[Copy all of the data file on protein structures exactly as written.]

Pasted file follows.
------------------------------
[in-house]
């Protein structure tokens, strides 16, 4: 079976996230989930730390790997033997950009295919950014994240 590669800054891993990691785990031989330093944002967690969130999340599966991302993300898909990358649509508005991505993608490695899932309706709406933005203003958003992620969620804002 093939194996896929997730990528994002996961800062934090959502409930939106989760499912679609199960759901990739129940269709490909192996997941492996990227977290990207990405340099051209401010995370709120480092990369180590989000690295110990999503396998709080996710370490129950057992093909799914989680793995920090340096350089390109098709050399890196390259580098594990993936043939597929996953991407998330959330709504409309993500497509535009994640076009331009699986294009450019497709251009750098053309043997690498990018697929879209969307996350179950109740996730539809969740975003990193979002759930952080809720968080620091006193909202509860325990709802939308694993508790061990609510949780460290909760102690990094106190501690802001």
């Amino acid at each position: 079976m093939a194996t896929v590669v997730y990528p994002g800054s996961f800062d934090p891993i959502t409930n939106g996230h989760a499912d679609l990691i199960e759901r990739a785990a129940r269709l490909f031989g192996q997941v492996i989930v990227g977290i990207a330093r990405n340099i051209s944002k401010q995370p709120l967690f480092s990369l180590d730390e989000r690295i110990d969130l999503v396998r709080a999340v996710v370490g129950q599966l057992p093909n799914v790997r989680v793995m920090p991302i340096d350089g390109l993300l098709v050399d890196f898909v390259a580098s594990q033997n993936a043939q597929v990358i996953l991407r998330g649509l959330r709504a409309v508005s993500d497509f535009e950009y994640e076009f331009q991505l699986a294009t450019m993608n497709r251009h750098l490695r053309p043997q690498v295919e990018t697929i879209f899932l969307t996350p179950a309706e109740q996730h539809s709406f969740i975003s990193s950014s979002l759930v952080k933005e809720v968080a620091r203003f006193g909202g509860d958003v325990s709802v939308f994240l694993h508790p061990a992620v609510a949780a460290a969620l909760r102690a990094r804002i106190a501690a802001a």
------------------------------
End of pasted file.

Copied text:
[in-house]
């Protein structure tokens, strides 16, 4: 079976996230989930730390790997033997950009295919950014994240 590669800054891993990691785990031989330093944002967690969130999340599966991302993300898909990358649509508005991505993608490695899932309706709406933005203003958003992620969620804002 093939194996896929997730990528994002996961800062934090959502409930939106989760499912679609199960759901990739129940269709490909192996997941492996990227977290990207990405340099051209401010995370709120480092990369180590989000690295110990999503396998709080996710370490129950057992093909799914989680793995920090340096350089390109098709050399890196390259580098594990993936043939597929996953991407998330959330709504409309993500497509535009994640076009331009699986294009450019497709251009750098053309043997690498990018697929879209969307996350179950109740996730539809969740975003990193979002759930952080809720968080620091006193909202509860325990709802939308694993508790061990609510949780460290909760102690990094106190501690802001």
């Amino acid at each position: 079976m093939a194996t896929v590669v997730y990528p994002g800054s996961f800062d934090p891993i959502t409930n939106g996230h989760a499912d679609l990691i199960e759901r990739a785990a129940r269709l490909f031989g192996q997941v492996i989930v990227g977290i990207a330093r990405n340099i051209s944002k401010q995370p709120l967690f480092s990369l180590d730390e989000r690295i110990d969130l999503v396998r709080a999340v996710v370490g129950q599966l057992p093909n799914v790997r989680v793995m920090p991302i340096d350089g390109l993300l098709v050399d890196f898909v390259a580098s594990q033997n993936a043939q597929v990358i996953l991407r998330g649509l959330r709504a409309v508005s993500d497509f535009e950009y994640e076009f331009q991505l699986a294009t450019m993608n497709r251009h750098l490695r053309p043997q690498v295919e990018t697929i879209f899932l969307t996350p179950a309706e109740q996730h539809s709406f969740i975003s990193s950014s979002l759930v952080k933005e809720v968080a620091r203003f006193g909202g509860d958003v325990s709802v939308f994240l694993h508790p061990a992620v609510a949780a460290a969620l909760r102690a990094r804002i106190a501690a802001a």